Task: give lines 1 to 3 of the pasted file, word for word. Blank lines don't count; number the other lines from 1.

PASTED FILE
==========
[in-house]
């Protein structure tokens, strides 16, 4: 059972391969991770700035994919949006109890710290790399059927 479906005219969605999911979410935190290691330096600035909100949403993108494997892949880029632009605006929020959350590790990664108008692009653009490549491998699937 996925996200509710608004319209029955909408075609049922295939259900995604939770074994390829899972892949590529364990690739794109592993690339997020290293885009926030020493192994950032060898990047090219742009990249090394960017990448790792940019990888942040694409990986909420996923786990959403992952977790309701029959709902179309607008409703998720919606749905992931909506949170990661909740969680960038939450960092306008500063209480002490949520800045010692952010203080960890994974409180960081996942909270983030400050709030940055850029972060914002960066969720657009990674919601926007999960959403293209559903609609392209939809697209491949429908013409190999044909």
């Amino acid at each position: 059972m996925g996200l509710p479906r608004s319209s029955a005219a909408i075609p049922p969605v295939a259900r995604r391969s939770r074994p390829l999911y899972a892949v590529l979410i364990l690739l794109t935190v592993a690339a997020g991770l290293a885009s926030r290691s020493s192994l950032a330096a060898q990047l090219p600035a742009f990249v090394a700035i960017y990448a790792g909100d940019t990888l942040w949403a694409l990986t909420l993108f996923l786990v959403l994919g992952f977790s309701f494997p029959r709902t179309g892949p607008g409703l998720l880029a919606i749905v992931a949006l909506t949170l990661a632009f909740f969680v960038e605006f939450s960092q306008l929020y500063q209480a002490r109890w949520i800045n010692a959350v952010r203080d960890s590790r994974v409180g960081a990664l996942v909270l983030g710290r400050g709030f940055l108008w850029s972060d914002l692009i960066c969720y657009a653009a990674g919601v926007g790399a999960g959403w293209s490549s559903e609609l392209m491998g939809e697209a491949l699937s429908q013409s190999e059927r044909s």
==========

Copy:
[in-house]
């Protein structure tokens, strides 16, 4: 059972391969991770700035994919949006109890710290790399059927 479906005219969605999911979410935190290691330096600035909100949403993108494997892949880029632009605006929020959350590790990664108008692009653009490549491998699937 996925996200509710608004319209029955909408075609049922295939259900995604939770074994390829899972892949590529364990690739794109592993690339997020290293885009926030020493192994950032060898990047090219742009990249090394960017990448790792940019990888942040694409990986909420996923786990959403992952977790309701029959709902179309607008409703998720919606749905992931909506949170990661909740969680960038939450960092306008500063209480002490949520800045010692952010203080960890994974409180960081996942909270983030400050709030940055850029972060914002960066969720657009990674919601926007999960959403293209559903609609392209939809697209491949429908013409190999044909």
């Amino acid at each position: 059972m996925g996200l509710p479906r608004s319209s029955a005219a909408i075609p049922p969605v295939a259900r995604r391969s939770r074994p390829l999911y899972a892949v590529l979410i364990l690739l794109t935190v592993a690339a997020g991770l290293a885009s926030r290691s020493s192994l950032a330096a060898q990047l090219p600035a742009f990249v090394a700035i960017y990448a790792g909100d940019t990888l942040w949403a694409l990986t909420l993108f996923l786990v959403l994919g992952f977790s309701f494997p029959r709902t179309g892949p607008g409703l998720l880029a919606i749905v992931a949006l909506t949170l990661a632009f909740f969680v960038e605006f939450s960092q306008l929020y500063q209480a002490r109890w949520i800045n010692a959350v952010r203080d960890s590790r994974v409180g960081a990664l996942v909270l983030g710290r400050g709030f940055l108008w850029s972060d914002l692009i960066c969720y657009a653009a990674g919601v926007g790399a999960g959403w293209s490549s559903e609609l392209m491998g939809e697209a491949l699937s429908q013409s190999e059927r044909s």